Imagine you are going about your business in a secure office building, about to have lunch, and all of a sudden you find yourself surrounded by men who mask and kidnap you! How would you feel this happened in a country where kidnapping was a booming business, where survival and rescue rate for victims were abysmally low?Buried alive is the story of Roy Hallums, who was a representing his company in post war Iraq. He had successfully worked in the Middle East for a number of years. One day he finds himself in the wrong place at the wrong time and is kidnapped. For the next 311 days he is subjected to beatings, psychological torture and a confinement that would make most men insane. But Roy prevailed. To date he is the only American Contractor who has been rescued. His story is fascinating and told with great detail. Even though Roy talks about his, and his familys despair, the story keeps a factual tone, thus keeping your interest alive. Roy talks about the observations and thoughts that went through his head while in captivity, yet he does not talk with the anger and prejudice he is entitled to.After his recovery, Hallum was on 60 Minutes with Lesley Stahl. She seemed amazed that he could tell his story without any sign of post-trauma, and was sure he was ready "to crash" at any time, but he never did. That shows the true strength of the man, and it was fascinating to read what kept him going, and hopeful, during his captivity.I must read, I would say. If nothing else, after reading this youll feel better prepared to face adversity and come on top.
I have not read a non-fiction book about a kidnapping before, and I was worried that without all the drama and excitement added by the imagination of a fictional author, this book would just be a dull, factual account of life in captivity. However, this book is not nearly as bad as I thought it might be. Within the first few chapters I was drawn into the tale, rooting for the author, Roy Hallums, to get out alive. I was especially glad that Hallums did not try to glamourise his kidnapping, however I think that he did not give himself enough credit for surviving his experience in such good mental condition - he frequently mentions the fact that he is in no way the hero of the story, just the subject of a kidnapping. I think that the series of events described in the book is a little confusing - I think Hallums could have structured the plot a little more clearly, however so long as the reader applies their full attention to the book it is a good read. I would recommend anyone to read this book as it raises awareness of the problems of war, as well as showing the reality of a captive's fears and hopes. This book is published by Thomas Nelson, and I received a copy free from them in exchange for posting this review. I am under no obligation to make this review positive / negative.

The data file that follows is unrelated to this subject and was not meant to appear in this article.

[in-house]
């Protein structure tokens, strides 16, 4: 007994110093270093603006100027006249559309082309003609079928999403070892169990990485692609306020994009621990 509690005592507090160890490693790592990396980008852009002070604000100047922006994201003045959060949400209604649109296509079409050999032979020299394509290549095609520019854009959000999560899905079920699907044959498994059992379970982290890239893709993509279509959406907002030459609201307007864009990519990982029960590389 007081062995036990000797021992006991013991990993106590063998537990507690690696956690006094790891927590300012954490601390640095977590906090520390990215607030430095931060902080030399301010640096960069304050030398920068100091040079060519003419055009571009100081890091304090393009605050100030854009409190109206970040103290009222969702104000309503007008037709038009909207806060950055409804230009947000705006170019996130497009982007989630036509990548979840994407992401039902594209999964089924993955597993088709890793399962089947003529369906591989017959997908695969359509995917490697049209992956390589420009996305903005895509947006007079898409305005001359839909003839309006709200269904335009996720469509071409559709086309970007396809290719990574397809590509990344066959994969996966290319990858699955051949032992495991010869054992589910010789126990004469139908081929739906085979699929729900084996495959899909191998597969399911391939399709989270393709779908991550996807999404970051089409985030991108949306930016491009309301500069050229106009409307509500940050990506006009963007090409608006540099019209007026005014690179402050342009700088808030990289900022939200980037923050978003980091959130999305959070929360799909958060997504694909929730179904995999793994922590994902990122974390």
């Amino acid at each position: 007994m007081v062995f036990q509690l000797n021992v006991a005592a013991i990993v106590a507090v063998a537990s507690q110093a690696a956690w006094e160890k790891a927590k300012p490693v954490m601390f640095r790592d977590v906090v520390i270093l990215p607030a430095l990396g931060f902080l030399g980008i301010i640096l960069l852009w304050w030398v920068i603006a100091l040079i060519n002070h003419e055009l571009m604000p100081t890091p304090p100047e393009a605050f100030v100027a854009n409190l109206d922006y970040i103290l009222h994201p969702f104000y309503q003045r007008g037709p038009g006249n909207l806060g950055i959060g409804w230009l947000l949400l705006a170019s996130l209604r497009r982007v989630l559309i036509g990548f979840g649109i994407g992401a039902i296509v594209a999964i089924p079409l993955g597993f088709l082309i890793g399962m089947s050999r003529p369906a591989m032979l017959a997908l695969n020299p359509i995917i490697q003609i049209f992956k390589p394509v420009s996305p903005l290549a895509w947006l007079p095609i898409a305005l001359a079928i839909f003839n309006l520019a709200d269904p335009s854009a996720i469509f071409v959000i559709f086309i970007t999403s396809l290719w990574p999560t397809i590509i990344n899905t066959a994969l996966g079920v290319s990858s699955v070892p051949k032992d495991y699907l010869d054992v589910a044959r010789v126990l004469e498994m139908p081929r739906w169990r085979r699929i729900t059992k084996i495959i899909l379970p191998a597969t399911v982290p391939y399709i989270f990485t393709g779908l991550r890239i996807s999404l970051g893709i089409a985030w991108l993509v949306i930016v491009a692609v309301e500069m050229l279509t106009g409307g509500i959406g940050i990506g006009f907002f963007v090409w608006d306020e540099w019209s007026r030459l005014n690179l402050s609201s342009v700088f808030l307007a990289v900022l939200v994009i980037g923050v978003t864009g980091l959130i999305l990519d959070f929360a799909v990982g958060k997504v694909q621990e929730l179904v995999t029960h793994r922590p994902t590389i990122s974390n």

Buried AliveKidnapped. Bound and blindfolded. Pistol whipped and beaten. Thus begins the 311 day ordeal of Roy Hallums, an American contractor kidnapped and held for ransom in Iraq.Hallums takes us (sometimes graphically) through the everyday life of being held captive by a gang of thugs in war torn Iraq. From the mundane, such as the daily diet, to the harrowing he describes the beatings which were given at times for punishment, at other times for the amusement of the guards and often for no apparent reason. Hallums includes some lighthearted moments such as the comical behavior of the captors as they made his proof of life video, with one of them acting as the director.He also shares the perspective of his family as they dealt with the lack of information, bureaucratic stalemates and terror of just not knowing whether their loved one was still alive. Understandably, the experience was horribly difficult on them as well.Hallums was finally rescued however, and we get the details (as much as allowed) of how that actually came about and how the plan was executed. For me, this book was a page turner and I enjoyed it immensely. I post these reviews as a member of Thomas Nelsons Book Review Blogger Program (www.booksneeze.com)